The sun shines brightly down upon the verdant expanse of the beautiful American pasture. The fresh grass offers prosperity to the cattle that stroll along grazing the earth. Calves are born from the rich soils that feed new life. As consumers glance down at labels with a red barn and open field on the styrofoam packages encasing our meat, this is the imagery that they often conjure up in their minds. And, as this meat sears on our skillets, rarely are its origins or the life it lived before questioned. In reality, the beef from our grocery store chains whispers its past in a cry some rarely acknowledge. It reflects a life imprisoned in a dark, hardly ventilated enclosure: of a mother cow who was artificially inseminated, of a newly born calf who is to grow up never to see the American pasture. And that infant is born to die. The perils for a cow locked into the world of industrialized farming stand as one of the great issues that frequents environmentalist discourse.
On a larger scale, this conflict concerns the meat industry as a whole. Some view the industry as a necessary evil that supports the burgeoning American population. Zachary Nold champions this perspective, highlighting the benefits of the meat industry. He hails it as our savior, alleging that “[the industry] is very important to our economy [and] the lives of many Americans would be destroyed” without it (Nold). Nold argues that the meat industry supports the nation as it employs millions of Americans, while simultaneously feeding millions. On the contrary, others deem the industry as immoral and disadvantageous to the climate, arguing that it must be countered with a cultural shift towards plant-based consumption. In support for a societal conversion to plant-based dieting, Greta Thunberg, a renowned climate change activist, condemns the industrialized agricultural system for “stealing our future” (Webber). Must we allow the hyper-industrialization of the meat industry to take liberties, such as the inhumane treatment of animals, to support the ever-growing American nation, or should we realign our collective moral compass to liberate the abused farm animals and prevent the destruction of human lives caused by climate change?
In what follows, I assert that both positions are but extremes on the spectrum of possibilities for solving the ills and consequences of the meat industry. I concede that our meat consumption fuels this industry that strips innocent animals of their freedoms and of their lives, and that our consumption perpetuates this virulent climate crisis. I maintain that the solution is not to utterly destroy the meat industry. Rather, we must reform it, but we must do so fully and completely. This agricultural reformation will allow the birth of a new age of American farmers who can once again become the backbone of the industry, escaping the domination of the vulture-corporations with insatiable greed that laugh in the face of humanity and nature itself. In order to diminish these avaricious corporations, we must transform our culture into one that does not perceive meat as the necessary ingredient to every meal on our plates. We must change our behavior towards meat consumption. Otherwise, we resign ourselves to a life of moral blindness both towards the animals and to the human race—a blindness that may cost us everything.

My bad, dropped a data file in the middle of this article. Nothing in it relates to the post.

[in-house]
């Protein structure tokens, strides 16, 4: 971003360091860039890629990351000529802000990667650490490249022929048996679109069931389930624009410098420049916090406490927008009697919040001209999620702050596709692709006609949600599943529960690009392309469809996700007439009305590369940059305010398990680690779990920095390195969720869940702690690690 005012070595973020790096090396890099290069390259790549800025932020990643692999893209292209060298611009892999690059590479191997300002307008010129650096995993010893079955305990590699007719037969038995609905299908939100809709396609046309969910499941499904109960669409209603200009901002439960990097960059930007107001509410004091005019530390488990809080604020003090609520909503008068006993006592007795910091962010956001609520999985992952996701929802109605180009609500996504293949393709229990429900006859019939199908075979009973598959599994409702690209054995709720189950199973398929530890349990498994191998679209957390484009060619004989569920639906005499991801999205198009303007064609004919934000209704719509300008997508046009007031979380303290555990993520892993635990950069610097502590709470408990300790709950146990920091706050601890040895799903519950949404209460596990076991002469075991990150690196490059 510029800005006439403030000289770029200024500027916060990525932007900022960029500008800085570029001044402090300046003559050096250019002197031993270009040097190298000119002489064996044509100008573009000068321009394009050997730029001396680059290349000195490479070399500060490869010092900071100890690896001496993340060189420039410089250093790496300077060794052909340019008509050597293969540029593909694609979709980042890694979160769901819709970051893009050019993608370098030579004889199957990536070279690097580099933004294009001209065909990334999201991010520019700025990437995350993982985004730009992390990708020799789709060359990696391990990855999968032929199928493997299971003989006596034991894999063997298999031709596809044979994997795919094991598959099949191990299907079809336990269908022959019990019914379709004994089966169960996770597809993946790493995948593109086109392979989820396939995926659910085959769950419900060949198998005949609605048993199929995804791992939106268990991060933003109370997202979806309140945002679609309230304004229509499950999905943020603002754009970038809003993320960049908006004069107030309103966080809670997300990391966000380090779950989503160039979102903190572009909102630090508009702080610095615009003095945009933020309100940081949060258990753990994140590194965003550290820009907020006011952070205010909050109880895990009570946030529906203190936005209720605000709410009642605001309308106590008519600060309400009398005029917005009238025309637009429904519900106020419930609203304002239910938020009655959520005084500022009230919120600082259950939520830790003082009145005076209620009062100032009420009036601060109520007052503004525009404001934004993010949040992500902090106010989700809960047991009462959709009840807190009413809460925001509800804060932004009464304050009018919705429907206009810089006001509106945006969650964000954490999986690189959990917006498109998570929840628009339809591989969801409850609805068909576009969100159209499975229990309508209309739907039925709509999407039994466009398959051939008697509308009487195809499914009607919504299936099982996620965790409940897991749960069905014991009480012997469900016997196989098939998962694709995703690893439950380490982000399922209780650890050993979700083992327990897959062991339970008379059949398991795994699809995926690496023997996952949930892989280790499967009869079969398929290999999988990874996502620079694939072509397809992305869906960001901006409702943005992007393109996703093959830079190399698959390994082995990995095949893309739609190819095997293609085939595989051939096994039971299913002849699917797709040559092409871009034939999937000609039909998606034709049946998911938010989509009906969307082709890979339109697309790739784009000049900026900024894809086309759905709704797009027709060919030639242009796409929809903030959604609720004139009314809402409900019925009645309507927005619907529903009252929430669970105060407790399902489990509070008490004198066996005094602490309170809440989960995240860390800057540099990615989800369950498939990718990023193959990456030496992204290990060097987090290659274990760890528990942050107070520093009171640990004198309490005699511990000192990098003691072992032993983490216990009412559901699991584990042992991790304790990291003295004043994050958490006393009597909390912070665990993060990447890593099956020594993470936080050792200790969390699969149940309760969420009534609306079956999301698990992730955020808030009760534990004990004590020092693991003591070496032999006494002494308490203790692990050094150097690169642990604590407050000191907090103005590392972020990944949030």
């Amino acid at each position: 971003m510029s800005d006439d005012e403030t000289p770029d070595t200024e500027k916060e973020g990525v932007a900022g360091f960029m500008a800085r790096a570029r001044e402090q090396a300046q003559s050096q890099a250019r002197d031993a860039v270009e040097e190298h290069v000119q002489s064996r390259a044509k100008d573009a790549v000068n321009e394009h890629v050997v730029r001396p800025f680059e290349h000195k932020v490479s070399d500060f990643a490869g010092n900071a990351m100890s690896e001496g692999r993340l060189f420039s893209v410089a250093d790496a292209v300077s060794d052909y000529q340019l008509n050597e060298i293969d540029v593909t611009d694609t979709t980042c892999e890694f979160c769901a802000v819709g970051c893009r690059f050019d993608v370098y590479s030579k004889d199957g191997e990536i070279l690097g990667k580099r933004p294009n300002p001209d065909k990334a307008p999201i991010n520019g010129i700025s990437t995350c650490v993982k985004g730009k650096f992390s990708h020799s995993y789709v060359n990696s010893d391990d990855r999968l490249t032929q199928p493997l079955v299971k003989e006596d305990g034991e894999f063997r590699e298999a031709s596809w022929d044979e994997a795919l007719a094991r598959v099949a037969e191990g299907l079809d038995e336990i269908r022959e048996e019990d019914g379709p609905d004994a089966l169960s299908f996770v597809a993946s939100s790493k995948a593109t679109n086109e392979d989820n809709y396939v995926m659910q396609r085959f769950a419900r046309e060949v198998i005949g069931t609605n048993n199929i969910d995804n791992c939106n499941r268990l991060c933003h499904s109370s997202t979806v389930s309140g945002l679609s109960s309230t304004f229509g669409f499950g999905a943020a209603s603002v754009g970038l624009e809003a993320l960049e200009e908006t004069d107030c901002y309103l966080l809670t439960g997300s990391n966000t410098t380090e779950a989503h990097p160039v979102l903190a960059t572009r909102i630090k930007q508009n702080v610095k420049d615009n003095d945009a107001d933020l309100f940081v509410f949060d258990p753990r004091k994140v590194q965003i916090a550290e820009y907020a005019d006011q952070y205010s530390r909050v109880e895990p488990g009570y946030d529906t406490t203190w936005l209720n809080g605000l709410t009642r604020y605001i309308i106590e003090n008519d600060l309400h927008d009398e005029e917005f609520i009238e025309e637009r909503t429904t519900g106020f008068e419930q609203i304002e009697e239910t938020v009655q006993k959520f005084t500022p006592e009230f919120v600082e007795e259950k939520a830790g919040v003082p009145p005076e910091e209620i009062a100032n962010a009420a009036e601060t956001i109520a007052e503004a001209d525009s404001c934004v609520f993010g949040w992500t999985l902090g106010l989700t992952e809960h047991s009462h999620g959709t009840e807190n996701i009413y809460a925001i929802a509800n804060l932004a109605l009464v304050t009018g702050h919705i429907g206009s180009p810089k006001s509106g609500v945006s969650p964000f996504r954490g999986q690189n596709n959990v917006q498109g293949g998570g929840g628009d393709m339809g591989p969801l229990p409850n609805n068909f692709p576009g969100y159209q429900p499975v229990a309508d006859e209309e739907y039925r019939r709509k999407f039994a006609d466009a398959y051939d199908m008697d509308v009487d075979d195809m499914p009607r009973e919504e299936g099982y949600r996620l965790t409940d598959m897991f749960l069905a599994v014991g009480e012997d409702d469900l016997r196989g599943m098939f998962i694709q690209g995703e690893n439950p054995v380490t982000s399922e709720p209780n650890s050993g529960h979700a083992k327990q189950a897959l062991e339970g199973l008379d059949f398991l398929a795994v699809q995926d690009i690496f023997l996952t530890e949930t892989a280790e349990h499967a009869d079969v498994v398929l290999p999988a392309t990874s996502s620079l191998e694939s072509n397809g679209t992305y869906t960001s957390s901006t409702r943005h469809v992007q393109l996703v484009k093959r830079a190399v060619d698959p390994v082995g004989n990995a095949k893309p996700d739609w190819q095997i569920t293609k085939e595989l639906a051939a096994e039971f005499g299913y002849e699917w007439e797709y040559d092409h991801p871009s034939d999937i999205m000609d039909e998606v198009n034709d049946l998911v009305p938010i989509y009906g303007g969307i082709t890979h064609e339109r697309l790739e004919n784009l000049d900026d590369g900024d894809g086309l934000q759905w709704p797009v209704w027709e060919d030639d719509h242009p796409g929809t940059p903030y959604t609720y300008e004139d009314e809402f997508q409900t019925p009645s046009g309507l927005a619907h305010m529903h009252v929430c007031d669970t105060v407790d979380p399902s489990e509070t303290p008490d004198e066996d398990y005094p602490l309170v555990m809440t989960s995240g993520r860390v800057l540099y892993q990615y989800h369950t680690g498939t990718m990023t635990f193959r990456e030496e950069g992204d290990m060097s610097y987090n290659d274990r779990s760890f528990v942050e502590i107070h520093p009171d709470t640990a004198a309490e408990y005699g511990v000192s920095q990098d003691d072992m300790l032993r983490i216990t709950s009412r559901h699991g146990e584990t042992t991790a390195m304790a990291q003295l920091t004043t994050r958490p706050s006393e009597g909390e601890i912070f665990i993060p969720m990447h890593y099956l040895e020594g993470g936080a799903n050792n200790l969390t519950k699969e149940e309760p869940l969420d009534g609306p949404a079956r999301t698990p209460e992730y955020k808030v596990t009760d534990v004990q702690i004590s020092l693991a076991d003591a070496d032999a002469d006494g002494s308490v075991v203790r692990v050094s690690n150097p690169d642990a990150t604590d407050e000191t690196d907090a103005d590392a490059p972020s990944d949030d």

The ills of the meat industry come from the reduction of living, sentient beings into mere resources at our disposal. Meat products exist as the largest segment of the United States agricultural system—a fact that reflects our dietary culture’s odd fixation on meat itself. The extent of our overconsumption is evident in the USDA’s report from 2019, where 34.3 million cattle were slaughtered, producing 27.2 billion pounds of beef and 80.2 million pounds of veal (USDA ERS). This statistic is startling as it condenses our excessive consumption of cattle-based products into clearly defined statistics. In fact, the amount of cattle slaughtered in 2019 would be equivalent to the loss of approximately 10% of the United States population of 328.2 million people (“U.S. and World Population”). This extreme level of cattle death should implore us to look inward and question why our rates of consumption have reached such heights. Heights that are further emphasized in the slaughtering of 9.34 billion chickens, which produced 50 billion pounds of meat, in 2019 (Little). These statistics, though alarming in their enormity, can fail to resonate with people as they see the 34.2 million cattle and 9.34 billion cattle slaughtered as necessary to support a population of nearly 400 million people. The issue lies in this disconnect within our minds between the product—the meat—and the animal itself. Every year millions of animals endure a tortuous, painful existence to bring the meat on our plates that we eagerly slice into, promptly asking for more.